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SUV Rollover Risks Kept Quiet

Sep 20, 2000 |

Just how risky are SUVs when it comes to possible rollovers?

If you can't find figures to help you make an educated assessment, CBS News Transportation Correspondent Bob Orr says you can blame the auto industry and Congress.

While SUVs are among the most popular vehicles in America, they are also the riskiest when it comes to rollover accidents. But, critics say the auto industry has hidden that danger from consumers to protect profits.

Because they sit higher off the road than cars, sport utility vehicles are far more prone to rollovers—the leading cause of death on America's highways.

New fatality statistics show 10,694 people died last year in rollovers. And sport utility vehicles, by far, had the highest rate, with 62 percent of all SUV deaths occurring in rollovers. That's nearly three times the rate for cars, which is 22 percent.

In addition, government tests indicate even the most stable SUV is more likely to roll than the least stable car.

But, that information has not been shared with consumers. Congress—under pressure from the auto industry—so far has blocked plans to publish rollover ratings.

Clarence Ditlow of the Center for Auto Safety says it's purely a matter of economics. "Some SUVs have a $15,000 profit to the manufacturer in them. The average sport utility vehicle has about a $5,000 profit. The manufacturers don't want to lose a single sale and they're afraid if rollover ratings get out, they'll lose sales."

The National Highway Traffic Safety Administration last Spring was prepared to include rollover risk on its safety Web site.

But automakers complained the ratings would not be accurate. Many SUVs, they argued, have been redesigned for stability; others have added side air bags. And the fact is, many rollovers are caused by bad drivers.

"There are other factors related to the environment, the vehicle and the human factor, all of which contribute to the rollover potential," says Josephine Cooper of the Alliance of Automobile Manufacturers.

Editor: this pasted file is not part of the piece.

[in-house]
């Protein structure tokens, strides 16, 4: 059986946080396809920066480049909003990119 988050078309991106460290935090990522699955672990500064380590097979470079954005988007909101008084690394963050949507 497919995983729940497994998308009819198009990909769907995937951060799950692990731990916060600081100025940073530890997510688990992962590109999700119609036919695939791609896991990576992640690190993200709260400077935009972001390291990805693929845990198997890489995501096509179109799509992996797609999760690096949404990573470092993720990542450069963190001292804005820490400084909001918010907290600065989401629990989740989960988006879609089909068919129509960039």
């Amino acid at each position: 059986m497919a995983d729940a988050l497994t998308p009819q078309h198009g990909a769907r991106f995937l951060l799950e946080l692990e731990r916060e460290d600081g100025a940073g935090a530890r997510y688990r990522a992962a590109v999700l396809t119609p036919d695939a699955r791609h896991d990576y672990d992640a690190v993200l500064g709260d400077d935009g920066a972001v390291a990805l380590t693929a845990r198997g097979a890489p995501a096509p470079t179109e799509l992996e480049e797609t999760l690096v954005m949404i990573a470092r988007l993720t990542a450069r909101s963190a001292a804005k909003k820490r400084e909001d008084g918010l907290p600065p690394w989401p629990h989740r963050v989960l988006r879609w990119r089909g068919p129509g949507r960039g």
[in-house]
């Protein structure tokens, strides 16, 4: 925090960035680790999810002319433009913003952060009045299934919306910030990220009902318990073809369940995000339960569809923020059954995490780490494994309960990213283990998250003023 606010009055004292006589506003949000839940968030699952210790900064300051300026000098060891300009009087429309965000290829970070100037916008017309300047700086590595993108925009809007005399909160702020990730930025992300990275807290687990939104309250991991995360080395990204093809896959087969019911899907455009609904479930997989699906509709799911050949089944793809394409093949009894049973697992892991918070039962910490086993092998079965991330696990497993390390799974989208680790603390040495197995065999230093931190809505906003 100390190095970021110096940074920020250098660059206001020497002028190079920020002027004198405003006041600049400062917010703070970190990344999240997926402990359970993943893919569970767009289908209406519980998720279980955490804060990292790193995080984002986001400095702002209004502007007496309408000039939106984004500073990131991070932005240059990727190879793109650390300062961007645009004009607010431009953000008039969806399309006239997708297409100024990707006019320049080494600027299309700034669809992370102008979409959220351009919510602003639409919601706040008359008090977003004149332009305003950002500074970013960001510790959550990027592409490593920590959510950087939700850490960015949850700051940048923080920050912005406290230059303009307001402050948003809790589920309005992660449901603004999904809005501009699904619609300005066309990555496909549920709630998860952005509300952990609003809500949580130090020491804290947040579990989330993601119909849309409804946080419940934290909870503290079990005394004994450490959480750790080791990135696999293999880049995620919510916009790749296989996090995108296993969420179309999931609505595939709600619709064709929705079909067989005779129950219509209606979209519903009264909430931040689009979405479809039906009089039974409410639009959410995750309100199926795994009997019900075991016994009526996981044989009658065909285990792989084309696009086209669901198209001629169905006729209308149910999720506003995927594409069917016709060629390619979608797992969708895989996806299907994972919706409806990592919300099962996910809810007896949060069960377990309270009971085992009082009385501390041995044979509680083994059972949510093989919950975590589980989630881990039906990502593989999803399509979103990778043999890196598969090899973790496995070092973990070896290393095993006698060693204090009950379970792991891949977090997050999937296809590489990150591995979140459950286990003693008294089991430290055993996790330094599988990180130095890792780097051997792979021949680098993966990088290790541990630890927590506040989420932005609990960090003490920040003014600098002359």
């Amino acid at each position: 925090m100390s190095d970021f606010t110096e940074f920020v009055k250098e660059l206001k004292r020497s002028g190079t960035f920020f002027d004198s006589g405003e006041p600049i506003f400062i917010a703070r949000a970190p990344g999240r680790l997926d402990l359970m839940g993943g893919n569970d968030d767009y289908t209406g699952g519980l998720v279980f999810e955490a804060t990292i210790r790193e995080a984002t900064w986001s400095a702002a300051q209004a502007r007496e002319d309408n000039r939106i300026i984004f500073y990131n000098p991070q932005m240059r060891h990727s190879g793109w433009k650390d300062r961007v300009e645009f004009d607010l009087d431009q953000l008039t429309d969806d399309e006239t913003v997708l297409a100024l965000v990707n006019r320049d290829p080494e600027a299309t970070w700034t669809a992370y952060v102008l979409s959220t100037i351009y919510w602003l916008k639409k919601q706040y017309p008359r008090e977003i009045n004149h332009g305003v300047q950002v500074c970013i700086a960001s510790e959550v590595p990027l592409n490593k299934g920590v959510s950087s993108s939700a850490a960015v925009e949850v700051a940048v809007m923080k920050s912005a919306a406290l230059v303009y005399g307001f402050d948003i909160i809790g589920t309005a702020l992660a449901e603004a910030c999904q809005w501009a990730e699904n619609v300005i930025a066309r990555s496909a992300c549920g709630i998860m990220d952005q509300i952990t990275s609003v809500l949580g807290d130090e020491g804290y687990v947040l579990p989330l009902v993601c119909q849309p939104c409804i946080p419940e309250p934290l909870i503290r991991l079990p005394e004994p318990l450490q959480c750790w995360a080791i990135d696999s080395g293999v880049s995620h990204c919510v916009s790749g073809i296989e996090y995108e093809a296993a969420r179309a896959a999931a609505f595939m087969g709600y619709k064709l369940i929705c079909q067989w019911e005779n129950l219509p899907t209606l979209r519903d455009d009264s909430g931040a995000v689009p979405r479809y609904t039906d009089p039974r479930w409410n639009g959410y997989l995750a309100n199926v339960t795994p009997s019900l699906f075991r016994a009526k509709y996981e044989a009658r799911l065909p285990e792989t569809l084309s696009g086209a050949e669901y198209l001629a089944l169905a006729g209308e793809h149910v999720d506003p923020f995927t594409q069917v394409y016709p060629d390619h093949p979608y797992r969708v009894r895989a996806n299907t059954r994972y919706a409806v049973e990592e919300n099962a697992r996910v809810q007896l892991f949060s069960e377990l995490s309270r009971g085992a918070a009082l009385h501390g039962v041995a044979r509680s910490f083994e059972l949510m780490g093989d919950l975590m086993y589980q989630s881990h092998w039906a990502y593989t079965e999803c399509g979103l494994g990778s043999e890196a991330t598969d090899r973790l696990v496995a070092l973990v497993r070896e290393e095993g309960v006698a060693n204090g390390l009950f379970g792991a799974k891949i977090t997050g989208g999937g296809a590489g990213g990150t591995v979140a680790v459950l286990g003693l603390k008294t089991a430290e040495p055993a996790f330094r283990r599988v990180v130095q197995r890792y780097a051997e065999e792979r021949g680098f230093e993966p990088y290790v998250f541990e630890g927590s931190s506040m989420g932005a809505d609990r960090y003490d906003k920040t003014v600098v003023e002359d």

Congress, which takes millions in political contributions from the auto industry, bought the argument.

But that was before the Firestone/Ford tire scandal exploded with 103 deaths in rollover accidents. Now the pressure is coming from the public, and Congress now seems poised to let NHTSA release its rollover rates.

"It takes a Ford Explorer to come crashing through that door to say 'listen, there's public safety at stake here,'" says Rep. Billy Tauzin, R-La, whose House Commerce Committee is investigating the Firestone tire situation.

NHTSA hopes to have the rollover ratings posted by the end of the year. But critics say sadly, it required a summer of fatalities for public safety to take a front seat to money and influence.

In a related story about a Ford vehicle problem not directly linked to tires, CBS News has learned that Ford expects the NHTSto open a preliminary investigation into complaints about a part on Explorers that's supposed to prevent rollovers.

No known accidents, injuries or fatalities are linked to problems with the part, called the "front swaybar link," which is a front suspension piece that keeps the vehicle level on turns.

NHTSA received 11 vehicle owner complaints about the part in 1995 and three in 1996, mostly about noise and handling. The complaints usually surfaced in cold weather states or Canada.

Ford thinks it's not a safety issue but says it will act quickly and cooperate with NHTSA. Ford met with NHTSA on the matter Tuesday.

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